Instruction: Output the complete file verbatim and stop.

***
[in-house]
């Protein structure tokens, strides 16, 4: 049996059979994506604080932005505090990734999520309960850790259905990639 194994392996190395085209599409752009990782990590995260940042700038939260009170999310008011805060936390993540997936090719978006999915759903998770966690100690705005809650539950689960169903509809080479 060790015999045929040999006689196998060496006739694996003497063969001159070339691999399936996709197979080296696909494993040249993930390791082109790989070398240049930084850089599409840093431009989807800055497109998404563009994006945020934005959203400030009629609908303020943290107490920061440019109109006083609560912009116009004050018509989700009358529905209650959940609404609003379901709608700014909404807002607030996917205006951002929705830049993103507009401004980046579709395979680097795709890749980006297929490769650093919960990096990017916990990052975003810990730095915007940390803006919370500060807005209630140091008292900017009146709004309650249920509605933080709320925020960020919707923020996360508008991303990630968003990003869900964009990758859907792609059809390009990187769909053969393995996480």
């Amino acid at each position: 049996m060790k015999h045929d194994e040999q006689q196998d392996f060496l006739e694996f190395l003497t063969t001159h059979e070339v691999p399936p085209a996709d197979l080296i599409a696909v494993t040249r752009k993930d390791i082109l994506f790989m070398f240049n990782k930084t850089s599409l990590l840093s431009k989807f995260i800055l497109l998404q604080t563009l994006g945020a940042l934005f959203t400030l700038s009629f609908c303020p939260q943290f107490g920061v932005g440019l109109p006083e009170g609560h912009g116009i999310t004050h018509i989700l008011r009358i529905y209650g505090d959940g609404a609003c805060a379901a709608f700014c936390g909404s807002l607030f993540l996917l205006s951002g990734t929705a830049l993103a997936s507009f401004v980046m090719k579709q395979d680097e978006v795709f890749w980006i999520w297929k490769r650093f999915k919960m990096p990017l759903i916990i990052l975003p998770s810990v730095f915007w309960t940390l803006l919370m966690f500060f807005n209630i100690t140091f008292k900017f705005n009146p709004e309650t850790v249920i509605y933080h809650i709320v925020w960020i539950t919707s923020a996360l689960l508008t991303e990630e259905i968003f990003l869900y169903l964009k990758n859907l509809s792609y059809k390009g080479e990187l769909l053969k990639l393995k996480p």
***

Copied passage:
[in-house]
């Protein structure tokens, strides 16, 4: 049996059979994506604080932005505090990734999520309960850790259905990639 194994392996190395085209599409752009990782990590995260940042700038939260009170999310008011805060936390993540997936090719978006999915759903998770966690100690705005809650539950689960169903509809080479 060790015999045929040999006689196998060496006739694996003497063969001159070339691999399936996709197979080296696909494993040249993930390791082109790989070398240049930084850089599409840093431009989807800055497109998404563009994006945020934005959203400030009629609908303020943290107490920061440019109109006083609560912009116009004050018509989700009358529905209650959940609404609003379901709608700014909404807002607030996917205006951002929705830049993103507009401004980046579709395979680097795709890749980006297929490769650093919960990096990017916990990052975003810990730095915007940390803006919370500060807005209630140091008292900017009146709004309650249920509605933080709320925020960020919707923020996360508008991303990630968003990003869900964009990758859907792609059809390009990187769909053969393995996480």
């Amino acid at each position: 049996m060790k015999h045929d194994e040999q006689q196998d392996f060496l006739e694996f190395l003497t063969t001159h059979e070339v691999p399936p085209a996709d197979l080296i599409a696909v494993t040249r752009k993930d390791i082109l994506f790989m070398f240049n990782k930084t850089s599409l990590l840093s431009k989807f995260i800055l497109l998404q604080t563009l994006g945020a940042l934005f959203t400030l700038s009629f609908c303020p939260q943290f107490g920061v932005g440019l109109p006083e009170g609560h912009g116009i999310t004050h018509i989700l008011r009358i529905y209650g505090d959940g609404a609003c805060a379901a709608f700014c936390g909404s807002l607030f993540l996917l205006s951002g990734t929705a830049l993103a997936s507009f401004v980046m090719k579709q395979d680097e978006v795709f890749w980006i999520w297929k490769r650093f999915k919960m990096p990017l759903i916990i990052l975003p998770s810990v730095f915007w309960t940390l803006l919370m966690f500060f807005n209630i100690t140091f008292k900017f705005n009146p709004e309650t850790v249920i509605y933080h809650i709320v925020w960020i539950t919707s923020a996360l689960l508008t991303e990630e259905i968003f990003l869900y169903l964009k990758n859907l509809s792609y059809k390009g080479e990187l769909l053969k990639l393995k996480p």